Everything about the new drone laws

Unmanned aerial vehicles (UAVs), commonly known as drones, are aircrafts controlled remotely by people not on board the machine. Cameras may be attached to allow them to take aerial photos or videos of their surroundings. Drones have become more popular in Singapore for both recreational and commercial activities as they become increasingly inexpensive.

If not properly operated, drones may pose safety concerns. According to Minister for Transport Lui Tuck Yew, there have been at least 20 reported incidents involving drones since April 2014. This year, there have been two incidents of drones falling onto MRT tracks so far. In both cases, the drones had been flown near the tracks and their operators had lost control of them.

To better regulate the operation of drones and reduce the occurrence of accidents, the Unmanned Aircraft (Public Safety and Security) Act 2015 has been passed and is now in effect as of 1 June 2015. The Act makes amendments to the existing Air Navigation Act (ANA), Air Navigation Order (ANO) and Public Order Act. The law on drones will be administered by Singapore’s existing aviation authority, the Civil Aviation Authority of Singapore (CAAS).

The situations in which a permit is required to fly a drone are:

  • Within 5 km of aerodromes
  • Operating heights greater than 200 ft
  • Flight within protected areas
  • Photography and videography within protected areas
  • Flight within restricted and danger areas

Permit needed to fly drones within 5 km of aerodromes, or at heights greater than 200 ft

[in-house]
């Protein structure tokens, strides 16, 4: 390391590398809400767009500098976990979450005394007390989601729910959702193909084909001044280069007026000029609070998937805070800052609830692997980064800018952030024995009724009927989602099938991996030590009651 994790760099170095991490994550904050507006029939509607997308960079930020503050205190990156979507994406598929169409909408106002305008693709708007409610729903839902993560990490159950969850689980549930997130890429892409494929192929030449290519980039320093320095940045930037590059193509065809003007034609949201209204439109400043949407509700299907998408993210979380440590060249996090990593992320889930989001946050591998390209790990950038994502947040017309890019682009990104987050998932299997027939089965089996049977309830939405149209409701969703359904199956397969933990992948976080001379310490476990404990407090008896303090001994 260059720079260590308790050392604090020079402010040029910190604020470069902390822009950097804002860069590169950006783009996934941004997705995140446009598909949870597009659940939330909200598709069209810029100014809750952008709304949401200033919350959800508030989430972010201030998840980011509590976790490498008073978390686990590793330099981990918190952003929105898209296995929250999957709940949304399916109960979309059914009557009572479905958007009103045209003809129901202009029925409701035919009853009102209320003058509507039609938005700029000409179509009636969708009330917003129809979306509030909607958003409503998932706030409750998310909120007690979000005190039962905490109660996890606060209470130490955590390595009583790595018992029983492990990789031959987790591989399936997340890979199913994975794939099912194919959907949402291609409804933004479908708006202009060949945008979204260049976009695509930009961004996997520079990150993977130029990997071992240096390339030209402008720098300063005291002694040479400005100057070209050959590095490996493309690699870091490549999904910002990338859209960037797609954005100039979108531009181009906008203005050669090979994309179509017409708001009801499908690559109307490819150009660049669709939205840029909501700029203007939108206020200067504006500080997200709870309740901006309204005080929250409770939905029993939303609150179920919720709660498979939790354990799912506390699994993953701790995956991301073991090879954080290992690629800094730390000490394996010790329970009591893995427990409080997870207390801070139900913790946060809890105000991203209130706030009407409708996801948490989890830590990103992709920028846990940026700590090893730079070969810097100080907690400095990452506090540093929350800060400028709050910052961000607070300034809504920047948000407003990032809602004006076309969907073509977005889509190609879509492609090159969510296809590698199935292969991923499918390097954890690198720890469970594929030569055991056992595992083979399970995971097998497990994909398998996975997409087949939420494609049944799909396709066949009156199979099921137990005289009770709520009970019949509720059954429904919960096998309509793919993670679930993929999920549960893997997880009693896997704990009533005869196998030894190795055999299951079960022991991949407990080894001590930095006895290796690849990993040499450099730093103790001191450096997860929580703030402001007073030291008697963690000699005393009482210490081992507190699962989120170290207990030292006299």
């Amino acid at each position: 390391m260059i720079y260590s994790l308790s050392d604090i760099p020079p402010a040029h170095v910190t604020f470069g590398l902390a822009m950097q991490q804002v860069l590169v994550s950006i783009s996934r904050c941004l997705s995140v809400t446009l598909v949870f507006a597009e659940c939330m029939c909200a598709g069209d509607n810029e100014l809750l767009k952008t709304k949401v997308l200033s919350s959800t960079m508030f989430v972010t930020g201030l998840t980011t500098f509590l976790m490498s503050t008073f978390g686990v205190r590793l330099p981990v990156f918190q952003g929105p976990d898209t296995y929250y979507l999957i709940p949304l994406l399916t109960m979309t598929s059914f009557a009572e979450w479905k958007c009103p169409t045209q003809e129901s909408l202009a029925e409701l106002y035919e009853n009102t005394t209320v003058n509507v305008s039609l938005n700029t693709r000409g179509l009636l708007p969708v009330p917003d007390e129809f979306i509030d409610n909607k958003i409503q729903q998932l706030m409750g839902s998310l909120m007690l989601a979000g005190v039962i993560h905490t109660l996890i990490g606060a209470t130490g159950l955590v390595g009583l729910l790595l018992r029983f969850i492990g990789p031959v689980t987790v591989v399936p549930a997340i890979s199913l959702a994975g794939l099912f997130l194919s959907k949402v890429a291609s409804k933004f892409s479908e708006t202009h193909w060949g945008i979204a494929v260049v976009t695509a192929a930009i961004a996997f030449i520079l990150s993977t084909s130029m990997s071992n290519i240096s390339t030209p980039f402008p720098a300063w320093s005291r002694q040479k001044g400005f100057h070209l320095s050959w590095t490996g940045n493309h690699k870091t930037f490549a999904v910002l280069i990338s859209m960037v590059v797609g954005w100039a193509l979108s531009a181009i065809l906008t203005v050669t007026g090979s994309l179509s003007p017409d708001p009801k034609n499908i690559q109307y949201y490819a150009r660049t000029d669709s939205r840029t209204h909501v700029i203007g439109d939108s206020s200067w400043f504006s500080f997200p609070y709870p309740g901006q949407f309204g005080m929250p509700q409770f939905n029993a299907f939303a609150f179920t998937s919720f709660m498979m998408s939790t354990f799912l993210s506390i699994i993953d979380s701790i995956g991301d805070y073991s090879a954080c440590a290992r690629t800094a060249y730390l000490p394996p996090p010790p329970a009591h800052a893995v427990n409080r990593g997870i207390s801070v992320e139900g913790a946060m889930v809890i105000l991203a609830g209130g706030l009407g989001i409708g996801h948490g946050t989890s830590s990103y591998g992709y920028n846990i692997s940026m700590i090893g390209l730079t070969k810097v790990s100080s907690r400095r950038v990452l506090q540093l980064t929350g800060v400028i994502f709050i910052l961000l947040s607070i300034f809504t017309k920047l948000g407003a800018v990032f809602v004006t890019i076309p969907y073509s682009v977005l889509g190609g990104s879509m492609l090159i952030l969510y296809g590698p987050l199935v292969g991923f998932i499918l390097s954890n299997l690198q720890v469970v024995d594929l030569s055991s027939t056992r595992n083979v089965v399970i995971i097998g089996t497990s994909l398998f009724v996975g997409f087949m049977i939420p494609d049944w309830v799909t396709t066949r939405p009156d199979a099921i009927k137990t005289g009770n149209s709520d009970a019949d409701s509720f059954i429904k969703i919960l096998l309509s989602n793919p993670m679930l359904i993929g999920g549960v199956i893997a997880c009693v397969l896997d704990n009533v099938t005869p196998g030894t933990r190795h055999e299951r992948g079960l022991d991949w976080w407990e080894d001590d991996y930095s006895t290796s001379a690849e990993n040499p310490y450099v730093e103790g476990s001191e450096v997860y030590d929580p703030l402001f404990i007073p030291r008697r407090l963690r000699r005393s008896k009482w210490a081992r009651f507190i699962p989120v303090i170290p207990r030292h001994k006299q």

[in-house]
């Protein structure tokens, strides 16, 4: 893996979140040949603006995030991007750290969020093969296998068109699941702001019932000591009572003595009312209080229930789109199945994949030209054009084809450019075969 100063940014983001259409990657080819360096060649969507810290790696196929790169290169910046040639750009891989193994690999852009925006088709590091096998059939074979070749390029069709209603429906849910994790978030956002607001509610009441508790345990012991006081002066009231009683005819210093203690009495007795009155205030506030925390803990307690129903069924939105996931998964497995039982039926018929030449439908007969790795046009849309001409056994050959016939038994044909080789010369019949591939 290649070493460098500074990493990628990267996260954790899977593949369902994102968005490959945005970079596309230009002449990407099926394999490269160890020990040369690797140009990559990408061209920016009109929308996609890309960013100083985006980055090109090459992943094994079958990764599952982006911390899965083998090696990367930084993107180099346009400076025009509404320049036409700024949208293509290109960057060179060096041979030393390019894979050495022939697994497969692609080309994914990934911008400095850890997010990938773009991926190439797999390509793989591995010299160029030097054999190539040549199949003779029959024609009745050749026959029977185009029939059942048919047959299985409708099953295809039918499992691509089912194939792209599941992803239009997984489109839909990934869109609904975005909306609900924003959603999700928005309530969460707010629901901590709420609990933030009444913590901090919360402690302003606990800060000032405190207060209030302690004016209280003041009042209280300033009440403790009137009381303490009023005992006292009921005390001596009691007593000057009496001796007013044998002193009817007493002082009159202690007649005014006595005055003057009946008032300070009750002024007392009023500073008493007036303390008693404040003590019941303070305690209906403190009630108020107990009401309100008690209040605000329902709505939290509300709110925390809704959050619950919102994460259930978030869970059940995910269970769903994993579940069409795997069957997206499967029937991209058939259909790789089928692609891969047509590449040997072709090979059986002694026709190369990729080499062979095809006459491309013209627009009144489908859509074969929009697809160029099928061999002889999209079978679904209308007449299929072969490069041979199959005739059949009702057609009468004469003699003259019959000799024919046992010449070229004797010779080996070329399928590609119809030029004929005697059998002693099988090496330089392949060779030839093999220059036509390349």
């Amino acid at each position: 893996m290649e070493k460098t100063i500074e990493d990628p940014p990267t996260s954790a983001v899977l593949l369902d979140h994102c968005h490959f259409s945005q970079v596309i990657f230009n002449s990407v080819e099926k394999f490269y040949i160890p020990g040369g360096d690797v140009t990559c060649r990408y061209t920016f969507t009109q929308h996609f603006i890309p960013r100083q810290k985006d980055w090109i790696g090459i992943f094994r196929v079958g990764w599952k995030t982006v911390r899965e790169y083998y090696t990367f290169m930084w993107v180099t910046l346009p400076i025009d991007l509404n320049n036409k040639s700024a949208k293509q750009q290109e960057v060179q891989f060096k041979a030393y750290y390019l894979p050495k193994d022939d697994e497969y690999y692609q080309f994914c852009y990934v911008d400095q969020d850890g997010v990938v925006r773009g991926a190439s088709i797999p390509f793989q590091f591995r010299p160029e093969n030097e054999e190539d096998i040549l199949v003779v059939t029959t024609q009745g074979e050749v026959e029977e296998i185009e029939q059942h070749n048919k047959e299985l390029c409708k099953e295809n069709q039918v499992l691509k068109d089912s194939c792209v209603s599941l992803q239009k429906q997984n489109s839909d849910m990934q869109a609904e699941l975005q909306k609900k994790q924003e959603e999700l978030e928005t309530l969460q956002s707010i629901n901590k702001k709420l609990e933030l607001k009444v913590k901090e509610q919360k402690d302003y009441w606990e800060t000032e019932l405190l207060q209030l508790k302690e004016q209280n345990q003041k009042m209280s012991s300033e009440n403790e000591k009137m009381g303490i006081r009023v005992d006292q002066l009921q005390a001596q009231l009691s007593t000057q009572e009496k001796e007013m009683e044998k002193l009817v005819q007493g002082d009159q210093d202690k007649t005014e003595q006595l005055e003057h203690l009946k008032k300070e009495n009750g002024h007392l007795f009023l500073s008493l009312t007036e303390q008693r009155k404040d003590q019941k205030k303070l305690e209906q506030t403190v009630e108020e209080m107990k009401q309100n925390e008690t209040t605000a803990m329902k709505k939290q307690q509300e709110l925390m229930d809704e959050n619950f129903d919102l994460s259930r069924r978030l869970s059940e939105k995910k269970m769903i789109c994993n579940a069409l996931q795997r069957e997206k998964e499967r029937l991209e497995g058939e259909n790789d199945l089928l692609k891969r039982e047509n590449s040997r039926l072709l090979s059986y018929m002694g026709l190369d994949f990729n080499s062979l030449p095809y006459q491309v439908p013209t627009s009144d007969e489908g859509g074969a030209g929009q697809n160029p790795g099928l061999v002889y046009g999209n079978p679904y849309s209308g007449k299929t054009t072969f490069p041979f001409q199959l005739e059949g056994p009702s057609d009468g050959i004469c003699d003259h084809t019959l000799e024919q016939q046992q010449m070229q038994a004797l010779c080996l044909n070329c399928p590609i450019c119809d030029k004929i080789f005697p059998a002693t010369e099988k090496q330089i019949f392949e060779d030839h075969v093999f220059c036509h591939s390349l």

Aerodromes are areas and buildings used for aircraft-related activities such as taking off, landing and servicing. Examples of these include airports and military airbases. As these are sensitive areas, drones cannot be freely flown near them. Drones also cannot be flown too high as they may interfere with flight paths of aeroplanes.

Accordingly, under section 72D of the amended ANO, drones cannot enter within 5 km of an aerodrome or be flown at heights greater than 200 ft (equivalent to about 60 m or 12 building storeys) above mean sea level. If you wish to do either, you will have to apply for a permit.

Under section 80 of the same Order, persons found guilty of operating their drones within 5 km of aerodromes or at heights greater than 200 ft without a permit will be fined up to $10,000 and up to $20,000 for subsequent convictions.

Permit needed to fly drones in protected areas

The Minister for Transport may restrict the number of places in which drones can be flown by declaring certain areas as protected areas. If you wish to fly your drone in these protected areas, you will have to apply for a permit. A list of protected areas may be found in the Air Navigation (Protected Areas) Order 2015. Examples include police stations, airports and the Istana.

Under section 7A of the amended ANA, drone operators found guilty of flying drones within protected areas without a permit will be fined up to $20,000 and/or jailed up to 1 year. This is even if the drone operator did not know the area was a protected area. However, it will be a defence if the drone operator had not intended to fly the drone into the area, and had taken care not to do so.

Permit needed to take photos and videos of protected areas with drones